Journal of General Internal Medicine

, Volume 32, Issue 6, pp 640–647 | Cite as

A Multilevel Analysis of Patient Engagement and Patient-Reported Outcomes in Primary Care Practices of Accountable Care Organizations

  • Stephen M. Shortell
  • Bing Ying Poon
  • Patricia P. Ramsay
  • Hector P. Rodriguez
  • Susan L. Ivey
  • Thomas Huber
  • Jeremy Rich
  • Tom Summerfelt
Original Research



The growing movement toward more accountable care delivery and the increasing number of people with chronic illnesses underscores the need for primary care practices to engage patients in their own care.


For adult primary care practices seeing patients with diabetes and/or cardiovascular disease, we examined the relationship between selected practice characteristics, patient engagement, and patient-reported outcomes of care.


Cross-sectional multilevel observational study of 16 randomly selected practices in two large accountable care organizations (ACOs).


Patients with diabetes and/or cardiovascular disease (CVD) who met study eligibility criteria (n = 4368) and received care in 2014 were randomly selected to complete a patient activation and PRO survey (51% response rate; n = 2176). Primary care team members of the 16 practices completed surveys that assessed practice culture, relational coordination, and teamwork (86% response rate; n = 411).

Main Measures

Patient-reported outcomes included depression (PHQ-4), physical functioning (PROMIS SF12a), and social functioning (PROMIS SF8a), the Patient Assessment of Chronic Illness Care instrument (PACIC-11), and the Patient Activation Measure instrument (PAM-13). Patient-level covariates included patient age, gender, education, insurance coverage, limited English language proficiency, blood pressure, HbA1c, LDL-cholesterol, and disease comorbidity burden. For each of the 16 practices, patient-centered culture and the degree of relational coordination among team members were measured using a clinician and staff survey. The implementation of shared decision-making activities in each practice was assessed using an operational leader survey.

Key Results

Having a patient-centered culture was positively associated with fewer depression symptoms (odds ratio [OR] = 1.51; confidence interval [CI] 1.04, 2.19) and better physical function scores (OR = 1.85; CI 1.25, 2.73). Patient activation was positively associated with fewer depression symptoms (OR = 2.26; CI 1.79, 2.86), better physical health (OR = 2.56; CI 2.00, 3.27), and better social health functioning (OR = 4.12; CI 3.21, 5.29). Patient activation (PAM-13) mediated the positive association between patients’ experience of chronic illness care and each of the three patient-reported outcome measures—fewer depression symptoms, better physical health, and better social health. Relational coordination and shared decision-making activities reported by practices were not significantly associated with higher patient-reported outcome scores.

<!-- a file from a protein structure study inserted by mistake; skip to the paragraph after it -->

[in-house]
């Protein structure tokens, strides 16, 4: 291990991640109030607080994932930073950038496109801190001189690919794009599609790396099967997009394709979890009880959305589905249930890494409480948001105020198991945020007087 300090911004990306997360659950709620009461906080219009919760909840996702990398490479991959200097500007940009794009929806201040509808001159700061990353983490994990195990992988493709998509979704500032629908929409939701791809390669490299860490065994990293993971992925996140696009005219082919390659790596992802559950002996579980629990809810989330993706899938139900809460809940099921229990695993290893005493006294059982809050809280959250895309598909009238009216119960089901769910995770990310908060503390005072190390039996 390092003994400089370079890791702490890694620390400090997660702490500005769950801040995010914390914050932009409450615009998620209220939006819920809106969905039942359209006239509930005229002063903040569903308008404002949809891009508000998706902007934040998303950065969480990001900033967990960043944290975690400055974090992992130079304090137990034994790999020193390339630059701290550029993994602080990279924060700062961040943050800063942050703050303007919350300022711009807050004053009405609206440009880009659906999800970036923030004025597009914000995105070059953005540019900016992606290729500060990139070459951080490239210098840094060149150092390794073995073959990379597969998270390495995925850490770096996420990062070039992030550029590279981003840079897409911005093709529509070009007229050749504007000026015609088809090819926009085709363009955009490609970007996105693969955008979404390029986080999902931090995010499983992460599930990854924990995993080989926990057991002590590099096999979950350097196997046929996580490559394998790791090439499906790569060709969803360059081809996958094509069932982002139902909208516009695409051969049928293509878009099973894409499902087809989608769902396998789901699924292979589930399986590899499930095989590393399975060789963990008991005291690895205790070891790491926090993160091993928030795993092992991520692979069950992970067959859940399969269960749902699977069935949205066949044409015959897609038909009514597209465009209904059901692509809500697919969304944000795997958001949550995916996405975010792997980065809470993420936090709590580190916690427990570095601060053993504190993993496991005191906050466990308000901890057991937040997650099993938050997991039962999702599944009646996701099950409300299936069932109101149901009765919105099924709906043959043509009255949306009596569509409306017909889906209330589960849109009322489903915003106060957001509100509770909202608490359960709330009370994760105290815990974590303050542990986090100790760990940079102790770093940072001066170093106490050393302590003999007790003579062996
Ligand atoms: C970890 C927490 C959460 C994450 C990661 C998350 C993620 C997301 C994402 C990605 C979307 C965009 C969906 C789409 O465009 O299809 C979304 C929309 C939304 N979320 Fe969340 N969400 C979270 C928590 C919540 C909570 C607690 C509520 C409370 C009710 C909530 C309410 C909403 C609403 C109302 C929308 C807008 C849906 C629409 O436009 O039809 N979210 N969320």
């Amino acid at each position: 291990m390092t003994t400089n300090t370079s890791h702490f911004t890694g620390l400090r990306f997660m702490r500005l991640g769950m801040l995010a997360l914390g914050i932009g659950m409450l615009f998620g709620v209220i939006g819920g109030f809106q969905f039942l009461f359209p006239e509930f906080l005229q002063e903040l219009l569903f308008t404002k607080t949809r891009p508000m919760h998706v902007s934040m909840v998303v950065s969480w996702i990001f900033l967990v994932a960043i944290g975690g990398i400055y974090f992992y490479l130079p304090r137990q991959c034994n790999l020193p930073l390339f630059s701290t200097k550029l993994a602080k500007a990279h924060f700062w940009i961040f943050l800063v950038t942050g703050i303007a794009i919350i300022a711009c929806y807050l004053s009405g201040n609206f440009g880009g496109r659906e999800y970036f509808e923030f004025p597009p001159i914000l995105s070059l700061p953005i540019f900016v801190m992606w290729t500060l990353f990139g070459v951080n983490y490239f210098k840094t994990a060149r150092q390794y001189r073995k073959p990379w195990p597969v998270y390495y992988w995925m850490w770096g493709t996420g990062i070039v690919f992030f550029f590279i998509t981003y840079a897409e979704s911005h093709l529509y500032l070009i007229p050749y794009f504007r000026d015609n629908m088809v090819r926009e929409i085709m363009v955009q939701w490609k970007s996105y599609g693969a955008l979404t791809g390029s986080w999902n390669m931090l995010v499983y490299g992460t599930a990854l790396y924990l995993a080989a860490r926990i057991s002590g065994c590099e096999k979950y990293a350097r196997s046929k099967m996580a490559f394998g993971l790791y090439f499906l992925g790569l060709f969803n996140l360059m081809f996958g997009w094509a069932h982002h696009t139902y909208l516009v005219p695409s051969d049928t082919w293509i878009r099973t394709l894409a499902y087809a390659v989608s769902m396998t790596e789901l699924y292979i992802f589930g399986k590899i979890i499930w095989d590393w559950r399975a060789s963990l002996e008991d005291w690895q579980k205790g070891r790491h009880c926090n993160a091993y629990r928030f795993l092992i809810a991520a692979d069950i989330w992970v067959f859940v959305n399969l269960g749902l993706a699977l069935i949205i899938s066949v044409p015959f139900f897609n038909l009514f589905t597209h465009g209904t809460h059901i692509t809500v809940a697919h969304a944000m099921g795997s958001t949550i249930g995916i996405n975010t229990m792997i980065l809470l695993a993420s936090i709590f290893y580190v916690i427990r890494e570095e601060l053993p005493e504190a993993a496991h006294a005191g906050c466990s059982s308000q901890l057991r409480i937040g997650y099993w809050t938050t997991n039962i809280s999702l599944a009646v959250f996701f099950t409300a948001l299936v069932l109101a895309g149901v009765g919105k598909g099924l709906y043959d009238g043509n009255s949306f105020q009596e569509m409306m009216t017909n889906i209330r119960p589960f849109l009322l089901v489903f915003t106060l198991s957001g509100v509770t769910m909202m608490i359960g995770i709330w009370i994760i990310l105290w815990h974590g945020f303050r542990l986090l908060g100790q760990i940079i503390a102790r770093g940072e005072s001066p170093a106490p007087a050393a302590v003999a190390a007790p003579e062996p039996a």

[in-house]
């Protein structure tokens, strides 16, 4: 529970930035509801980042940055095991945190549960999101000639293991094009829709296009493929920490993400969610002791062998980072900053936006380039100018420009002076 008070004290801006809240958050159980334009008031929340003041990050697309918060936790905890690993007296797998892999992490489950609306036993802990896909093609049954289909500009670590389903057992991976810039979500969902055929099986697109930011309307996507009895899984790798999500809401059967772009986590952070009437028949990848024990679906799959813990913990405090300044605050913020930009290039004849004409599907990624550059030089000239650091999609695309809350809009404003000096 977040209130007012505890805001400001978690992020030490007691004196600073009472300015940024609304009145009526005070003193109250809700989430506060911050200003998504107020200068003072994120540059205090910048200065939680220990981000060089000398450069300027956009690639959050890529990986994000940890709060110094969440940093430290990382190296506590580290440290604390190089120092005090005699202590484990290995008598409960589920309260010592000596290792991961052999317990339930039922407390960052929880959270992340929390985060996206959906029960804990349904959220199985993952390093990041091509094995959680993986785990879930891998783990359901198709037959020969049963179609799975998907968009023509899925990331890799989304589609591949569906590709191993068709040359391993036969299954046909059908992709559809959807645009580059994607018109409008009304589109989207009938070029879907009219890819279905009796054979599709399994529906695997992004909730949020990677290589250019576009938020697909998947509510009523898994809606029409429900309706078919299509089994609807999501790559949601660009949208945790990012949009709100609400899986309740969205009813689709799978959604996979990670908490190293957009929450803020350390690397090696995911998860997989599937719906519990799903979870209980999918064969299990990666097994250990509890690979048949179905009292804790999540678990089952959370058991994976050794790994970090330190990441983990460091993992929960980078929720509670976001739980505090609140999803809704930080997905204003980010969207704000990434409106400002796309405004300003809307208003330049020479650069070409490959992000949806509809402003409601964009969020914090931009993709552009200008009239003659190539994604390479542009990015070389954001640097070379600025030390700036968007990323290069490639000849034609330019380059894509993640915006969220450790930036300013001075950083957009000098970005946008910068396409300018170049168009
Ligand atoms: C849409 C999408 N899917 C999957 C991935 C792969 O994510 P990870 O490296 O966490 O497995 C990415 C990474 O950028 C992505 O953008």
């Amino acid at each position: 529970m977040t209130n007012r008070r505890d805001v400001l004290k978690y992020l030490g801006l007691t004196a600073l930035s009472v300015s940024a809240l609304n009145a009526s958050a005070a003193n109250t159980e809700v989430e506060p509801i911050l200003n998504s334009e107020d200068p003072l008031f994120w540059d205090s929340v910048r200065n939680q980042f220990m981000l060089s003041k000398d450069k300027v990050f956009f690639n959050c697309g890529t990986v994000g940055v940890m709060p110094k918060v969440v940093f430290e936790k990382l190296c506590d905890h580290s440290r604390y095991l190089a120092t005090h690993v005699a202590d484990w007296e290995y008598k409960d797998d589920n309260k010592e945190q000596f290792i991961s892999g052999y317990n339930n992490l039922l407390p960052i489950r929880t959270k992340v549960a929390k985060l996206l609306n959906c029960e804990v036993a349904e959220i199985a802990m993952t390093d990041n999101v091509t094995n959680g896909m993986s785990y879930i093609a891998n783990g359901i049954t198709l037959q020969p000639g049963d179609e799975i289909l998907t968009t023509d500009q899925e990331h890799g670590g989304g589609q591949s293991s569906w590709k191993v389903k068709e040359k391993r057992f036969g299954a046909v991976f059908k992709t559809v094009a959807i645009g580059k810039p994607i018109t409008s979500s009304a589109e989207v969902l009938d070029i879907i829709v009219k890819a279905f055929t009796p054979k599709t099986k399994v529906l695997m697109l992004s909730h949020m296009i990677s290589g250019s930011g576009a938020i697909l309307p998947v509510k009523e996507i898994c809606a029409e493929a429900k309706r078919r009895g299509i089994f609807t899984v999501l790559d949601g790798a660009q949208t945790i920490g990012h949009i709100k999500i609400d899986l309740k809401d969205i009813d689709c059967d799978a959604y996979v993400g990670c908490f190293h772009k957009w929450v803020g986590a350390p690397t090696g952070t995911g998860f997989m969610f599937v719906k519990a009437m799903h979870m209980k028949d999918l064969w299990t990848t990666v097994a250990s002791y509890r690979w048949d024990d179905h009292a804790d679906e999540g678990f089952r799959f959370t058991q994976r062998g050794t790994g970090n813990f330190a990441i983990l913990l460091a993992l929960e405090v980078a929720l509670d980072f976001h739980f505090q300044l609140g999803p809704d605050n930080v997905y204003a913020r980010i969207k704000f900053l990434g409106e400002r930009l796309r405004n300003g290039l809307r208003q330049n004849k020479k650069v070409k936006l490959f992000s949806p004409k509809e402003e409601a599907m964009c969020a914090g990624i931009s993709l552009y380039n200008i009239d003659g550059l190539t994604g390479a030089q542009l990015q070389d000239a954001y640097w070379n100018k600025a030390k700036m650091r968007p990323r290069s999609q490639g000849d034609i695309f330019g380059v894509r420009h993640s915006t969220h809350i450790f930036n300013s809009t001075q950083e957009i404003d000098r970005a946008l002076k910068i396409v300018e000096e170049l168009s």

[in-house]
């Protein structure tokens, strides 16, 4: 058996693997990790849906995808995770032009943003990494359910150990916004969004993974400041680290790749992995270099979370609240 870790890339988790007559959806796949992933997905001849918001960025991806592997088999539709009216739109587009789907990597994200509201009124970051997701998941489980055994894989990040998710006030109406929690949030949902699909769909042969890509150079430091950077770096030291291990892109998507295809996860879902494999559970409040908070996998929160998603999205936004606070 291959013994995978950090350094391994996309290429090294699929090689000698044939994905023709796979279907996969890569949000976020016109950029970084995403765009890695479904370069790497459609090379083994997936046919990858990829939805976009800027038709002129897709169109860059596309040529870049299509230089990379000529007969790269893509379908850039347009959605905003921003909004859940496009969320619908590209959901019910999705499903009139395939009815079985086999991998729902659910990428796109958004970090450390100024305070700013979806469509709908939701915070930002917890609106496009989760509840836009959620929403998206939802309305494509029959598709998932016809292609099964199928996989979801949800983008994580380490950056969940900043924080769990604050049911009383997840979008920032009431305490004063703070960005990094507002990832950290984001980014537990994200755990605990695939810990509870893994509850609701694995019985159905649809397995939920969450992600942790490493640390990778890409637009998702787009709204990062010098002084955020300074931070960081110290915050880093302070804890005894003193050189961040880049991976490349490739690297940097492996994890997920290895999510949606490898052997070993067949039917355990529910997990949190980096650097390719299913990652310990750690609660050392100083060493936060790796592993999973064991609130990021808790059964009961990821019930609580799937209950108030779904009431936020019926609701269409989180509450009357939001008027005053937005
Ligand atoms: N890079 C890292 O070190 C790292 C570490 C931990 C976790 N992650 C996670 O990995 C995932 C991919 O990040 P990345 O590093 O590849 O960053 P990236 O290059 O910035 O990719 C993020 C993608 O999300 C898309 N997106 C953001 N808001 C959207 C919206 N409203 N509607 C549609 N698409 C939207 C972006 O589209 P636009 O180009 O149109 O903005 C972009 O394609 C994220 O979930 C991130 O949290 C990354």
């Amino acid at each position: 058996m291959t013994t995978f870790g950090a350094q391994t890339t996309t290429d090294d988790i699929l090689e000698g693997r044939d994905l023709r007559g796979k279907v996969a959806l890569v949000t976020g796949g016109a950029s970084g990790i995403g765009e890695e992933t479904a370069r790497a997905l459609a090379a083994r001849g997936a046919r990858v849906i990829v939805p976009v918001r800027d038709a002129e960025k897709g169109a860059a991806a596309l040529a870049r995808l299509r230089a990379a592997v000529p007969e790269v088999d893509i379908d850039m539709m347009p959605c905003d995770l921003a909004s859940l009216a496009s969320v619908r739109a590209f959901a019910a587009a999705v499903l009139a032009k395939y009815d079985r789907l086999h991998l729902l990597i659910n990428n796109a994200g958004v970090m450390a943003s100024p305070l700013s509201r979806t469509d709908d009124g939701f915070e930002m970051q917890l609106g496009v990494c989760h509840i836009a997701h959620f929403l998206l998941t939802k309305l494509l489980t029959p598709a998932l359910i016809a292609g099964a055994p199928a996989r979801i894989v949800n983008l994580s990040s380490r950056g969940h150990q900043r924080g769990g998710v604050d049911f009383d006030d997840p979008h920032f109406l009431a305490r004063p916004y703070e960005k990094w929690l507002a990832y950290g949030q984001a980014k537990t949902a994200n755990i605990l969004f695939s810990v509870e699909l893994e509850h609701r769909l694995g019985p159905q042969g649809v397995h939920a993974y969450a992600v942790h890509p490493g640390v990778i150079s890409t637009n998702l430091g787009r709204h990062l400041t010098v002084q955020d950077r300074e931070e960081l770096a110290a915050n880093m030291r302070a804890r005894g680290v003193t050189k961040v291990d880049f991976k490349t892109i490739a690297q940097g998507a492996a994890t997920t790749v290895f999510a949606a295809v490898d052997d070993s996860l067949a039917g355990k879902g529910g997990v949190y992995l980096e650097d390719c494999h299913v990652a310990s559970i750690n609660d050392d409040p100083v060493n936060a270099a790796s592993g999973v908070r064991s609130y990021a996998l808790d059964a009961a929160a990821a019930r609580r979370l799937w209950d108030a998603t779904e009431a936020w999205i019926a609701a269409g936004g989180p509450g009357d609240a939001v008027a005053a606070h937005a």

Diabetic and CVD patients who received care from ACO-affiliated practices with more developed patient-centered cultures reported lower PHQ-4 depression symptom scores and better physical functioning. Diabetic and CVD patients who were more highly activated to participate in their care reported lower PHQ-4 scores and better physical and social outcomes of care.


patient engagement patient-reported outcomes accountable care organizations 

Supplementary material

11606_2016_3980_MOESM1_ESM.docx (16 kb)
ESM 1(DOCX 16 kb)


  1. 1.
    American Diabetes Association. Data from the 2011 national diabetes fact sheet 2013 [accessed 2016, December 22]. Available from:
  2. 2.
    Heidenreich PA, Trogdon JG, Khavjou OA, Butler J, Dracup K, Ezekowitz MD, et al. Forecasting the future of cardiovascular disease in the United States: a policy statement from the American Heart Association. Circulation. 2011;123(8):933–44.CrossRefPubMedGoogle Scholar
  3. 3.
    Centers for Disease Control and Prevention. National Diabetes Fact Sheet, 2011. Atlanta, GA: U.S. Department of Health and Human Services, Centers for Disease Control and Prevention; 2011.Google Scholar
  4. 4.
    Coleman K, Austin BT, Brach C, Wagner EH. Evidence on the chronic care model in the new millennium. Health Aff (Millwood). 2009;28(1):75–85. doi:10.1377/hlthaff.28.1.75.CrossRefGoogle Scholar
  5. 5.
    Lin GA, Halley M, Rendle KA, Tietbohl C, May SG, Trujillo L, et al. An effort to spread decision aids in five California primary care practices yielded low distribution, highlighting hurdles. Health Aff (Millwood). 2013;32(2):311–20.CrossRefGoogle Scholar
  6. 6.
    Hibbard JH, Mahoney ER, Stock R, Tusler M. Do increases in patient activation result in improved self-management behaviors? Health Serv Res. 2007;42(4):1443–63.CrossRefPubMedPubMedCentralGoogle Scholar
  7. 7.
    Hibbard JH, Stockard J, Mahoney ER, Tusler M. Development of the patient activation measure (PAM): Conceptualizing and measuring activation in patients and consumers. Health Serv Res. 2004;39(4):1005–26.CrossRefPubMedPubMedCentralGoogle Scholar
  8. 8.
    Mosen DM, Schmittdiel J, Hibbard J, Sobel D, Remmers C, Bellows J. Is patient activation associated with outcomes of care for adults with chronic conditions? J Ambulatory Care Manage. 2007;30(1):21–9.CrossRefPubMedGoogle Scholar